This is something Gretchen Rubin tackles in The Happiness Project. It seems too morbid a topic to have in such a book, but realizing that bad news is only ever a phone call away makes you realize how lucky you are. None of us are exempt from the call telling us a loved one has been in an accident or that the test results are not good news. In a twisted way it is other people’s tragedies that make us thankful for what we have. Nothing can bring us security, we can work all our lives for a retirement fund that disappears in a few days in a global banking crisis or loose all our possessions in a house fire or natural disaster. We tend to think that because we worked for something then we deserve it, and we do, but just because you bought it, because you’re a good wife or husband, because your parents love you unconditionally does not mean it will be there forever. In reality we never really own anything, it can be taken in an incident is what I’m trying to say.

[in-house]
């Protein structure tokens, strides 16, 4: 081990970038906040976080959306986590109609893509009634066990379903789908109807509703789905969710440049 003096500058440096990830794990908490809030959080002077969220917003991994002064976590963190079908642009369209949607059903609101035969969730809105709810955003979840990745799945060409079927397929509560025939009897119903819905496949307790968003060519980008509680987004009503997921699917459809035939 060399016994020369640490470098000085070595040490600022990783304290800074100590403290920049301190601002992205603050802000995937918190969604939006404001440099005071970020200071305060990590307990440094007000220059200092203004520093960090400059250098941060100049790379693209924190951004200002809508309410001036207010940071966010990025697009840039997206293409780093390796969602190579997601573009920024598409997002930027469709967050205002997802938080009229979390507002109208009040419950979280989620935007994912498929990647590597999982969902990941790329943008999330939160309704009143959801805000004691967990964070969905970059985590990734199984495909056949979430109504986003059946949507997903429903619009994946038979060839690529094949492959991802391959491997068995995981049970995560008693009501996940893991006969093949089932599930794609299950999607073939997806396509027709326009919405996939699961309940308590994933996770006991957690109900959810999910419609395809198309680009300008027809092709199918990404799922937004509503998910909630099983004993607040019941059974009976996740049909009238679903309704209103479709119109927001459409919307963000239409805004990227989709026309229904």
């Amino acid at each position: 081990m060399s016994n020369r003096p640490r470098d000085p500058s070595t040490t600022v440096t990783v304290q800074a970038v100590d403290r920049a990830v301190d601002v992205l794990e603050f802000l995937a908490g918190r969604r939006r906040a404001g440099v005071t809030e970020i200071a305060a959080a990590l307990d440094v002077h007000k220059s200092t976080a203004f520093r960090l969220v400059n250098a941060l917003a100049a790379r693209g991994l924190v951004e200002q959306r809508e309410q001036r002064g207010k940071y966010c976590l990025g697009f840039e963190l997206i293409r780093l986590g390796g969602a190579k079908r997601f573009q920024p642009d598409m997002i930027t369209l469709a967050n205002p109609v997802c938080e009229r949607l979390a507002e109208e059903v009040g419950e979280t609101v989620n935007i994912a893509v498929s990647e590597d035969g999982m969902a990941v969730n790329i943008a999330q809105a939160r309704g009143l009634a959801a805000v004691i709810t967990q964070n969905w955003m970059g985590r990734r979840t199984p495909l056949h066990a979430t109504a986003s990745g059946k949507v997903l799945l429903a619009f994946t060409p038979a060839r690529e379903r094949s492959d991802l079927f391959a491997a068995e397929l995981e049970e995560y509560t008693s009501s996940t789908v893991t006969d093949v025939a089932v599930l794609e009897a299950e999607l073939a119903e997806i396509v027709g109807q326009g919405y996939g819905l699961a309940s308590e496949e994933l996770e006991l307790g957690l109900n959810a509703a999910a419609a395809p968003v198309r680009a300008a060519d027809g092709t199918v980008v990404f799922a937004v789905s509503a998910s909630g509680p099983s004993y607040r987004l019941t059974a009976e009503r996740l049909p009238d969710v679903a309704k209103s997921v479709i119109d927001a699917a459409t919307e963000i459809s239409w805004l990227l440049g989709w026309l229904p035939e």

In my Church, we have a saying- everything is a gift. Don’t take anything for granted. We can’t live everyday as if it were our last, I’d have no money for starters and I would spend a lot of time on tearful conversations and making funeral plans. But, we can live a fulfilling, satisfying life. In the Bible it says to live life in all its fullness, sometimes that means doing not very fun stuff like being good with your finances so you have a roof over your head, but I’ve learnt not to see these things as a drag, I am so thankful that I have money to pay my gas bill, unlike many people right here in the UK. Instead of seeing things as a drag, I turn it on its head and I see the blessing, instead of missing the blessing. It may sound saintly but I’m happy than I’ve ever been. The other morning, I woke up really early in pain, instead of moaning at how unfair this is and how tired it made me, I thanked God that being in pain meant I finally got around to doing some stuff. I have a really short attention span and a bad memory so it takes me so long to get around to doing stuff so being stuck in the bathroom made me do some internet shopping I needed to get around to. Later on, I feel asleep with my head in Paul’s lap, usually he can’t sit down for more than a couple of minutes but because he didn’t want to wake me, he chilled out on the sofa watching TV, something he barely ever does.